Darren Parkin is, at 37, one of the youngest editors in the history of the Coventry Telegraph. But he is determined not to be the last captain of this mini-flagship of the Trinity Mirror empire whose alumni include Jeremy Vine of the BBC and Dermot Murnaghan of Sky News.

Parkin took over the Telegraph ship in a storm last November. He was the third in a year and the third to come and address the Midland’s major media forum – the Coventry Conversations at Coventry University. He attracted a packed house last Friday.

Fortunately for him, he is of a cheery disposition and refused to be downhearted by the task of turning round rapidly declining advertising, declining sales and fewer journalists. He advised the (student) journalists manqué too not be downhearted at the state of the industry either.

They had to learn that they were entering a rapidly changing industry and one in which multi-platform skills were at a premium. It was adapt or die, in his view. But the core journalistic skills of finding, researching and writing  were still vital even if complemented by the newer web based ones.

Parkin announced the launch of a unique internship scheme brokered with Coventry’s Journalism department. Four desks in the Telegraph newsroom will be set aside for Cov university students to be interns three days a week. Seven had already applied. As for his plans for the paper, Parkin said he was planning some fireworks for the Telegraph website with “one of two things that will make other newspapers very jealous”.

He hoped these would be available later in the year but refused, despite being pressed, to give any more detail. As for local news partnerships, he was willing to join in with the likes of BBC Coventry and Warwickshire and did not regard the broadcaster as an enemy “as at least one of my predecessors did”.

The Telegraph like other local papers, he said, needed to reconnect to the audience and do that through any platforms available. He would be encouraging his journalists to once more become active members and the scribes of their community.

Parkin started his career as a Youth Training Scheme intern on the Dewsbury Reporter 20 years ago, paid a pittance by the state. Since he has been Young Journalist of the year three times, a chief reporter on the Solihull Times and at 24, Britain’s youngest editor – of the Wolverhampton News.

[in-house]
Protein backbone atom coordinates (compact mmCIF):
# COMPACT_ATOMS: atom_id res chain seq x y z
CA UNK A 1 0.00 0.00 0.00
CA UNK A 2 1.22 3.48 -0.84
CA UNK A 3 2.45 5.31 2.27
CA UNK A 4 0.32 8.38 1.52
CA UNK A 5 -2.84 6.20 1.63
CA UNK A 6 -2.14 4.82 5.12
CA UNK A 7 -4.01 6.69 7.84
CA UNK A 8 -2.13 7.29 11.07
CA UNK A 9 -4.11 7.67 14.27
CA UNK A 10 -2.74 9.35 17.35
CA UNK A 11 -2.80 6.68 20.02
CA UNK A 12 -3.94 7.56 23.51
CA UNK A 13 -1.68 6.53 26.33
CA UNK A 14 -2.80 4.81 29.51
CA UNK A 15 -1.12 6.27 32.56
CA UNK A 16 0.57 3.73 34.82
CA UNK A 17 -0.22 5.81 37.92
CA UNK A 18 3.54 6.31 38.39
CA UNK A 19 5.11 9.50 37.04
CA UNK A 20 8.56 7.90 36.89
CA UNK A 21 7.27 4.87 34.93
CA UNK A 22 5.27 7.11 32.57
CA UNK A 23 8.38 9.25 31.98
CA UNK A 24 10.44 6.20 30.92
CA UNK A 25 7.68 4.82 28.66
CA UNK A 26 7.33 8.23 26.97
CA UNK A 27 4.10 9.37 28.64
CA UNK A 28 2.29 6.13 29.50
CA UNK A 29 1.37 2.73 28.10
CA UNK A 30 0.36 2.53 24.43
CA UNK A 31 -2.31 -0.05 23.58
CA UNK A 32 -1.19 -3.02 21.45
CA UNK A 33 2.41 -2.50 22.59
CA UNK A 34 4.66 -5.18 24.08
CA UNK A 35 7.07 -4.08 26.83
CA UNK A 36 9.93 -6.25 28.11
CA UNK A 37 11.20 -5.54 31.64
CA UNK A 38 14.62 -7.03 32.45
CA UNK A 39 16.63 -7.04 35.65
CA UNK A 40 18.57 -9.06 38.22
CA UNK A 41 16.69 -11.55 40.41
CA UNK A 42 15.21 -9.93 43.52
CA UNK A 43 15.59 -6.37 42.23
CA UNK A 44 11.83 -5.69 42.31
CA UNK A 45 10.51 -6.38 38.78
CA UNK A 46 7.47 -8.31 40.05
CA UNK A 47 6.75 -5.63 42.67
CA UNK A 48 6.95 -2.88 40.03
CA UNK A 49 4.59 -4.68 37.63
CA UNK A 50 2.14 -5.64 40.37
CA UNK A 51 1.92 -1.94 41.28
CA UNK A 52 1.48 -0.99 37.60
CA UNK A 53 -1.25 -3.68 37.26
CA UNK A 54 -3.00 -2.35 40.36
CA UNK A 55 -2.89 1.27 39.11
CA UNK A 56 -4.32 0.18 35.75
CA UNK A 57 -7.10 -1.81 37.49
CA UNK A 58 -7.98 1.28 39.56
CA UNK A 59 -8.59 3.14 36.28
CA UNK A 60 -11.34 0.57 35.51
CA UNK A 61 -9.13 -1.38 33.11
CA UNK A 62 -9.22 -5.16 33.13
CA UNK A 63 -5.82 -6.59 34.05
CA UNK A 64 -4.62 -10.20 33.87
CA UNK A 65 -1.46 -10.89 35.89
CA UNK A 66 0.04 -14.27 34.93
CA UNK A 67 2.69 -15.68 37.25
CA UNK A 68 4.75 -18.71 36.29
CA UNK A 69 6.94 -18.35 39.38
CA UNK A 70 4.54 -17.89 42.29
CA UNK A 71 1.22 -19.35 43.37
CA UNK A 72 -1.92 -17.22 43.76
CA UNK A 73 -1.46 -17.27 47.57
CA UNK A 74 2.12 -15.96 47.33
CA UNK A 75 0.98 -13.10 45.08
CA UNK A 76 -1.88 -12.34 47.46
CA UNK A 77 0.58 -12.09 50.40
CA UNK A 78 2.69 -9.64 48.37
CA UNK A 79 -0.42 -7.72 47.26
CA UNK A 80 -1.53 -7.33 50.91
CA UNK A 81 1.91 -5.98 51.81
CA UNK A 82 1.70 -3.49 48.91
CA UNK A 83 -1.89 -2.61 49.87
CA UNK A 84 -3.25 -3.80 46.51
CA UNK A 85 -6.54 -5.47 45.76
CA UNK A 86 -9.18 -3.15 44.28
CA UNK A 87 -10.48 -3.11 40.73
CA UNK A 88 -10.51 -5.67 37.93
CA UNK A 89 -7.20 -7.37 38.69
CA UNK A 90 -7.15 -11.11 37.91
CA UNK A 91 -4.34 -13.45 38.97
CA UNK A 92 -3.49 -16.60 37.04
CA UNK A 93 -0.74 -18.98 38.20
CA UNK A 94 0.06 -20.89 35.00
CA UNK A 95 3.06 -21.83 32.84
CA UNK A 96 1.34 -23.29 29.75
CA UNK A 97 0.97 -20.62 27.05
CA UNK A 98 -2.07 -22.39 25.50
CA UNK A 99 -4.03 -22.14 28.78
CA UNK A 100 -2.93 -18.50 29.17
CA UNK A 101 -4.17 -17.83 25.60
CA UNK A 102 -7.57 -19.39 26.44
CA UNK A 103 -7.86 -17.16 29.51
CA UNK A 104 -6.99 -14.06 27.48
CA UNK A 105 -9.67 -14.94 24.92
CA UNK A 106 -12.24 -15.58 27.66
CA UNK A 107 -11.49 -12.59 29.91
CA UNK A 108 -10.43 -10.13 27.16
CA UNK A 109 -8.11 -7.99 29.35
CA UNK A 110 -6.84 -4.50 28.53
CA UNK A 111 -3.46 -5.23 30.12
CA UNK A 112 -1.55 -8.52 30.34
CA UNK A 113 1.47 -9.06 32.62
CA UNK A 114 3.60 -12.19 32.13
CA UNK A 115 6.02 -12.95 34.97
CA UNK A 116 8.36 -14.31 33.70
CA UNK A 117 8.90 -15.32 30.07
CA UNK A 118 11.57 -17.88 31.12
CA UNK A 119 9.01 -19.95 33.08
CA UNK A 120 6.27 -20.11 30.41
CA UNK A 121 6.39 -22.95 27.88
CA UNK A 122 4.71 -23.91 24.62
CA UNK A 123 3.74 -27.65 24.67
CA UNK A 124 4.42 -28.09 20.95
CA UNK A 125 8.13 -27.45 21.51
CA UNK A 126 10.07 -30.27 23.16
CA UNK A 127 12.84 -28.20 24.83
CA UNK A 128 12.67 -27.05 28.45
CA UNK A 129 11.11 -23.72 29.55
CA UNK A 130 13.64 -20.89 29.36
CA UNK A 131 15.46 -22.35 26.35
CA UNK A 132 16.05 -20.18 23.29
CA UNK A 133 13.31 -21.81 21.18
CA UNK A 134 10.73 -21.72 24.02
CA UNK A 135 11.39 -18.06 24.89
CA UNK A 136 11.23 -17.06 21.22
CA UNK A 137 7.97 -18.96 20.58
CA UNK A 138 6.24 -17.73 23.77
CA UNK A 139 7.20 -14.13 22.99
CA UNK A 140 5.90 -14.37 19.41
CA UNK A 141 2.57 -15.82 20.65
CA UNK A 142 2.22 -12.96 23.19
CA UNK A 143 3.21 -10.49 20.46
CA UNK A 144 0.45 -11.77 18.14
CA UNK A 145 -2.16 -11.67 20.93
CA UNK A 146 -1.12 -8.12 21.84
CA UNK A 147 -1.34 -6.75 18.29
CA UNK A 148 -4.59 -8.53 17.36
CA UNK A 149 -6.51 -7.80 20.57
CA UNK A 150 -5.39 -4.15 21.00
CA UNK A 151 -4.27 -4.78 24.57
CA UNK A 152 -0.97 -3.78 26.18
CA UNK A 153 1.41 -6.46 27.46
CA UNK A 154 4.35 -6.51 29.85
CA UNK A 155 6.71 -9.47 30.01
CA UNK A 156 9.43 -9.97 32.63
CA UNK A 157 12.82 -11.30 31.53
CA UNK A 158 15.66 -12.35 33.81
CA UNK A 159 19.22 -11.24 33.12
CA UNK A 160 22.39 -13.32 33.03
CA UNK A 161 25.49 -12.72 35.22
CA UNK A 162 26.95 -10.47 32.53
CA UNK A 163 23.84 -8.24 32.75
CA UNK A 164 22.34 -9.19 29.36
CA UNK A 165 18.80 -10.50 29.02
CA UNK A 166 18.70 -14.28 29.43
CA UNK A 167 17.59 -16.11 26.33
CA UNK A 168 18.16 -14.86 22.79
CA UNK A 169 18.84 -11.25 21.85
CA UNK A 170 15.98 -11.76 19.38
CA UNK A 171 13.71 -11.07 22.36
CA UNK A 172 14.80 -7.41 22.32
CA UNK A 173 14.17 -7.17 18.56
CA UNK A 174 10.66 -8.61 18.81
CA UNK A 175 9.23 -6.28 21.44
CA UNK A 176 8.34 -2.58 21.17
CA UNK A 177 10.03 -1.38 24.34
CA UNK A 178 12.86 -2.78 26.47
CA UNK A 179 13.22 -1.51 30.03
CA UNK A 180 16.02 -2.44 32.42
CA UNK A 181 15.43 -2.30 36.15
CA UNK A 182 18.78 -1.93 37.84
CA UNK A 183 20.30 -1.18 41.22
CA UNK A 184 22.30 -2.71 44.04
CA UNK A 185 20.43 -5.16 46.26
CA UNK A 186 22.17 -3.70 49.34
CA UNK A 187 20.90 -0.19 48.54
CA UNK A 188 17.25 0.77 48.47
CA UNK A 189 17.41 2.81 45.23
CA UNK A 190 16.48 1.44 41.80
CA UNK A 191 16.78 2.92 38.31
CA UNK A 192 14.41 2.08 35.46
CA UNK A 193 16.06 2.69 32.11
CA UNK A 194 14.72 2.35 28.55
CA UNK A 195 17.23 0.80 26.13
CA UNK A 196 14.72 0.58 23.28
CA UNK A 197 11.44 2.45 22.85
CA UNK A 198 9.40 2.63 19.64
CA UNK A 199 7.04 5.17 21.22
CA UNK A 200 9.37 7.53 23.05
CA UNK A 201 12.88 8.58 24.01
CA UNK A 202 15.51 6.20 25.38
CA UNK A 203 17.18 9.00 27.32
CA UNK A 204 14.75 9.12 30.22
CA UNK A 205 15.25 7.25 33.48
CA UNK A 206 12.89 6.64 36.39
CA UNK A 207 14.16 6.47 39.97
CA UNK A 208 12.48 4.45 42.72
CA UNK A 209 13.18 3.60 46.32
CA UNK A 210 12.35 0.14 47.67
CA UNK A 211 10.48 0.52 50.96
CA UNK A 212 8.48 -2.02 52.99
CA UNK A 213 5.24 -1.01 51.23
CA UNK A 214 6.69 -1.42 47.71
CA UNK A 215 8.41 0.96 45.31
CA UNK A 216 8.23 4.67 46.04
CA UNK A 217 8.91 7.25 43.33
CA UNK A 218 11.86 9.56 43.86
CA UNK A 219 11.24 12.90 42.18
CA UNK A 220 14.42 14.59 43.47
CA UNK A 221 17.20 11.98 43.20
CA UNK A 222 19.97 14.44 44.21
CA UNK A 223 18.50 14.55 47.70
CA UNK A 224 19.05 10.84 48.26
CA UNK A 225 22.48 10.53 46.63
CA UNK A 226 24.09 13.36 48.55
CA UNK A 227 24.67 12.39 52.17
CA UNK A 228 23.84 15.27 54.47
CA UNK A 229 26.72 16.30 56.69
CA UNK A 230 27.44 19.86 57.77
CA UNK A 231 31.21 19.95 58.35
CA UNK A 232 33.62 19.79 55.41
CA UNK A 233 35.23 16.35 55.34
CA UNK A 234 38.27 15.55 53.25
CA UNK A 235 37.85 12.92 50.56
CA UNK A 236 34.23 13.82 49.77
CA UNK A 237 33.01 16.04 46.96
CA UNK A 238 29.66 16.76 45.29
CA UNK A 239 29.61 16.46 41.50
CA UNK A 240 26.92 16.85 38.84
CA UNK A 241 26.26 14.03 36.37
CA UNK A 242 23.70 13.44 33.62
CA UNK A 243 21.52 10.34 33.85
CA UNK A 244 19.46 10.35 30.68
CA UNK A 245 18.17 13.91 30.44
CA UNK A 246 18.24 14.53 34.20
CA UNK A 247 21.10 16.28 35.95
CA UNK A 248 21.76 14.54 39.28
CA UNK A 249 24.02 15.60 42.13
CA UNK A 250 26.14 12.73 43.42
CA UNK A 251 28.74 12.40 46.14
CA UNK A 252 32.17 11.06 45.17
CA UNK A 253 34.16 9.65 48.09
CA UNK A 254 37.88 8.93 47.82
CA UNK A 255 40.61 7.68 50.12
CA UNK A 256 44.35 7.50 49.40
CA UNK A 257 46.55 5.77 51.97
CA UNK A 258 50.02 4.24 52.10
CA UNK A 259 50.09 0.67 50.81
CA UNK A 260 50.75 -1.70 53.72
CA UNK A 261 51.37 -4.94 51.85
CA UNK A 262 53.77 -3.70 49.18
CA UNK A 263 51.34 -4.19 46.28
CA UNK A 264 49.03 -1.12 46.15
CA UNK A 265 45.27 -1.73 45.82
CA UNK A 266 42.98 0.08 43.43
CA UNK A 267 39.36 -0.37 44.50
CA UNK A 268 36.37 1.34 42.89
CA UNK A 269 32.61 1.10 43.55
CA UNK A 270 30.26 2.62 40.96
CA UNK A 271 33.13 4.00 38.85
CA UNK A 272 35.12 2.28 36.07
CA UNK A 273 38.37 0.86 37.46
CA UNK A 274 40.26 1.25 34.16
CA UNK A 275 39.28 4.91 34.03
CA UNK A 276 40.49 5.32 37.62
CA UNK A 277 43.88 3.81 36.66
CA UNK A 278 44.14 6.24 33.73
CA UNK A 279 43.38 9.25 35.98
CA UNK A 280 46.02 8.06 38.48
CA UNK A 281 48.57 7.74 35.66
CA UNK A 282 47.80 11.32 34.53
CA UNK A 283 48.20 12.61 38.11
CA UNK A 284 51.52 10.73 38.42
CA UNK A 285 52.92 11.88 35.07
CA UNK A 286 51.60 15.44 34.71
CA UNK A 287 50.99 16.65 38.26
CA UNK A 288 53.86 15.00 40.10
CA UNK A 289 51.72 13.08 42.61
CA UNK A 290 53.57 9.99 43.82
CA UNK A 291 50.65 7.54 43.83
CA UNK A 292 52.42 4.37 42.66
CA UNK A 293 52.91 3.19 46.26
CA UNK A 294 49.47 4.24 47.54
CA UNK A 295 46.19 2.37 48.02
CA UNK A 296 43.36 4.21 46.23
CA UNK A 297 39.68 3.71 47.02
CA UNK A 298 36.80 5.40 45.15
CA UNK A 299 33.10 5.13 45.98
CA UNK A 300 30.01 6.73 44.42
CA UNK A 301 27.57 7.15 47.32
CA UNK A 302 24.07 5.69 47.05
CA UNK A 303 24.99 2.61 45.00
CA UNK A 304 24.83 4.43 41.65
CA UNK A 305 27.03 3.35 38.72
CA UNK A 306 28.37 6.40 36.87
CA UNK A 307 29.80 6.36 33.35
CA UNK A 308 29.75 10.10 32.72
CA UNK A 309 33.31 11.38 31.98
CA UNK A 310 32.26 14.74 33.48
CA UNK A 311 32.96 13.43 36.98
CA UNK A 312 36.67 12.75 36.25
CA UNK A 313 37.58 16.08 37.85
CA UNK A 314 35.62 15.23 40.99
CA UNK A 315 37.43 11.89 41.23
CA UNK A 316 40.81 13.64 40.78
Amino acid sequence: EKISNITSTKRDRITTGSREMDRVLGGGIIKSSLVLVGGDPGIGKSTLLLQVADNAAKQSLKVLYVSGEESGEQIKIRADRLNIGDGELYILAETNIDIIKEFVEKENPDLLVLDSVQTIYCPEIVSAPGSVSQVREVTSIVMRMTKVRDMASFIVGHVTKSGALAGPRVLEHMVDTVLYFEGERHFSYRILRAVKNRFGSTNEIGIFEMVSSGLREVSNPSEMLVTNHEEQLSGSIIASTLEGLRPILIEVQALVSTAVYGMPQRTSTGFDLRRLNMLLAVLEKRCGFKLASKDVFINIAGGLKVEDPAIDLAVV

Since 2005, he had been editor in chief of the well-regarded weeklies division of Coventry Newspapers. He will need all this experience if he is to guide the good ship Coventry Telegraph away from the rocks of media failure and on to a bright future – or any future.

John Mair is senior broadcasting lecturer at Coventry University and producer of the Coventry Conversations series. 

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Trinity Mirror overhauls senior management in Midlands

Trinity Mirror has announced a host of changes to the senior management of its Midlands newspaper titles.

Steve Dyson, who will remain in his post as editor of the Birmingham Mail, is to become additionally responsible for the Sunday Mercury.

He will also oversee the introduction of new centralised multimedia, newsroom and production operations to the region.

Marc Reeves, editor of the Birmingham Post, will take on new duties for the online development of Trinity’s titles in the area.

Dave Brookes, current editor of the Sunday Mercury, has been named as editor of the Coventry Telegraph and will take up the role in January replacing Alan Kirby, who will retire at Christmas.

Kirby and Brookes will remain as editor of their existing titles while the new processes are implemented.

Completing the changes Tony Lennox, editorial director of Midlands Weekly Media, has been appointed to the new role of business development editor for the Midlands.